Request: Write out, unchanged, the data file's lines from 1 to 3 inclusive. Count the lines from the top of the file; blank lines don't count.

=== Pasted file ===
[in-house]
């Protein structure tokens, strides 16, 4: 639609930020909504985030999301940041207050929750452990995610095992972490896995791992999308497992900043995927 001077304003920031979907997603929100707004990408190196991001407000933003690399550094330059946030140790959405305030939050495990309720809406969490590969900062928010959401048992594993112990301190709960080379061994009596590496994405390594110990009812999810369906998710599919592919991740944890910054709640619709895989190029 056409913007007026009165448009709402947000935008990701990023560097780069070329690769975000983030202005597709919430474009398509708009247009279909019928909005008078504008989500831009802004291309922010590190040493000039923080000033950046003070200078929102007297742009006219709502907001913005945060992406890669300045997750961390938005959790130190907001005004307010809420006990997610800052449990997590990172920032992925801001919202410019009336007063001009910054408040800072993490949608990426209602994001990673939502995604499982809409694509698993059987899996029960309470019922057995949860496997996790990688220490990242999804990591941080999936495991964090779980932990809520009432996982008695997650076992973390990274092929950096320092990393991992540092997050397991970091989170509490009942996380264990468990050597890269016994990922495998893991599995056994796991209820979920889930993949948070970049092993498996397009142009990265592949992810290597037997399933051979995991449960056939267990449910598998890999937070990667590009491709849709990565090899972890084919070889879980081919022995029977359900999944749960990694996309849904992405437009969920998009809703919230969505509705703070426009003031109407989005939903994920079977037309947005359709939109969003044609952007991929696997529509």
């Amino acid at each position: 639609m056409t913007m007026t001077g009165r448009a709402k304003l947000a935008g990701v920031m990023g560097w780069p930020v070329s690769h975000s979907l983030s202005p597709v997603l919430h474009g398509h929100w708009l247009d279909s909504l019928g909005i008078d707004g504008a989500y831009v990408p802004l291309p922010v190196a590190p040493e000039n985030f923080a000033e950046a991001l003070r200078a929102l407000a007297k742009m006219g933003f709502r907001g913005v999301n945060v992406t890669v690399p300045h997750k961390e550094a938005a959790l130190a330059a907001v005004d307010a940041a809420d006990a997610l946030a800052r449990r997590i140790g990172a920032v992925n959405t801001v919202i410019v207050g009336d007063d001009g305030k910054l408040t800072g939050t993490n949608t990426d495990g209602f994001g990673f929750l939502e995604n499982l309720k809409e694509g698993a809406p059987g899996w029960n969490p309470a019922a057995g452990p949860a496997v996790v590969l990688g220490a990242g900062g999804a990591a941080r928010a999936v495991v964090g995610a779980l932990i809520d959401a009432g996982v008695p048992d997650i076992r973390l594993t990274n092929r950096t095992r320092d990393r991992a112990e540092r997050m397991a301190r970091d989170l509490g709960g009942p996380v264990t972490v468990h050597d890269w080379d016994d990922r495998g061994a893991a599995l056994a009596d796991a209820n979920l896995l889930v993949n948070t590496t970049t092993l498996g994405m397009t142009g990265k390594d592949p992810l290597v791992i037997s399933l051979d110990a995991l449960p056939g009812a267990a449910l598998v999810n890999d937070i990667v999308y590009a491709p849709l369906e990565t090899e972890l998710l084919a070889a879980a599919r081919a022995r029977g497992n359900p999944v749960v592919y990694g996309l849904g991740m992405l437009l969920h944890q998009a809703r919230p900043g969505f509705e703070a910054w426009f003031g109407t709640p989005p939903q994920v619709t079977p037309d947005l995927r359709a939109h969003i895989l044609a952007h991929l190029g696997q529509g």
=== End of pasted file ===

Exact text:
[in-house]
């Protein structure tokens, strides 16, 4: 639609930020909504985030999301940041207050929750452990995610095992972490896995791992999308497992900043995927 001077304003920031979907997603929100707004990408190196991001407000933003690399550094330059946030140790959405305030939050495990309720809406969490590969900062928010959401048992594993112990301190709960080379061994009596590496994405390594110990009812999810369906998710599919592919991740944890910054709640619709895989190029 056409913007007026009165448009709402947000935008990701990023560097780069070329690769975000983030202005597709919430474009398509708009247009279909019928909005008078504008989500831009802004291309922010590190040493000039923080000033950046003070200078929102007297742009006219709502907001913005945060992406890669300045997750961390938005959790130190907001005004307010809420006990997610800052449990997590990172920032992925801001919202410019009336007063001009910054408040800072993490949608990426209602994001990673939502995604499982809409694509698993059987899996029960309470019922057995949860496997996790990688220490990242999804990591941080999936495991964090779980932990809520009432996982008695997650076992973390990274092929950096320092990393991992540092997050397991970091989170509490009942996380264990468990050597890269016994990922495998893991599995056994796991209820979920889930993949948070970049092993498996397009142009990265592949992810290597037997399933051979995991449960056939267990449910598998890999937070990667590009491709849709990565090899972890084919070889879980081919022995029977359900999944749960990694996309849904992405437009969920998009809703919230969505509705703070426009003031109407989005939903994920079977037309947005359709939109969003044609952007991929696997529509």
């Amino acid at each position: 639609m056409t913007m007026t001077g009165r448009a709402k304003l947000a935008g990701v920031m990023g560097w780069p930020v070329s690769h975000s979907l983030s202005p597709v997603l919430h474009g398509h929100w708009l247009d279909s909504l019928g909005i008078d707004g504008a989500y831009v990408p802004l291309p922010v190196a590190p040493e000039n985030f923080a000033e950046a991001l003070r200078a929102l407000a007297k742009m006219g933003f709502r907001g913005v999301n945060v992406t890669v690399p300045h997750k961390e550094a938005a959790l130190a330059a907001v005004d307010a940041a809420d006990a997610l946030a800052r449990r997590i140790g990172a920032v992925n959405t801001v919202i410019v207050g009336d007063d001009g305030k910054l408040t800072g939050t993490n949608t990426d495990g209602f994001g990673f929750l939502e995604n499982l309720k809409e694509g698993a809406p059987g899996w029960n969490p309470a019922a057995g452990p949860a496997v996790v590969l990688g220490a990242g900062g999804a990591a941080r928010a999936v495991v964090g995610a779980l932990i809520d959401a009432g996982v008695p048992d997650i076992r973390l594993t990274n092929r950096t095992r320092d990393r991992a112990e540092r997050m397991a301190r970091d989170l509490g709960g009942p996380v264990t972490v468990h050597d890269w080379d016994d990922r495998g061994a893991a599995l056994a009596d796991a209820n979920l896995l889930v993949n948070t590496t970049t092993l498996g994405m397009t142009g990265k390594d592949p992810l290597v791992i037997s399933l051979d110990a995991l449960p056939g009812a267990a449910l598998v999810n890999d937070i990667v999308y590009a491709p849709l369906e990565t090899e972890l998710l084919a070889a879980a599919r081919a022995r029977g497992n359900p999944v749960v592919y990694g996309l849904g991740m992405l437009l969920h944890q998009a809703r919230p900043g969505f509705e703070a910054w426009f003031g109407t709640p989005p939903q994920v619709t079977p037309d947005l995927r359709a939109h969003i895989l044609a952007h991929l190029g696997q529509g």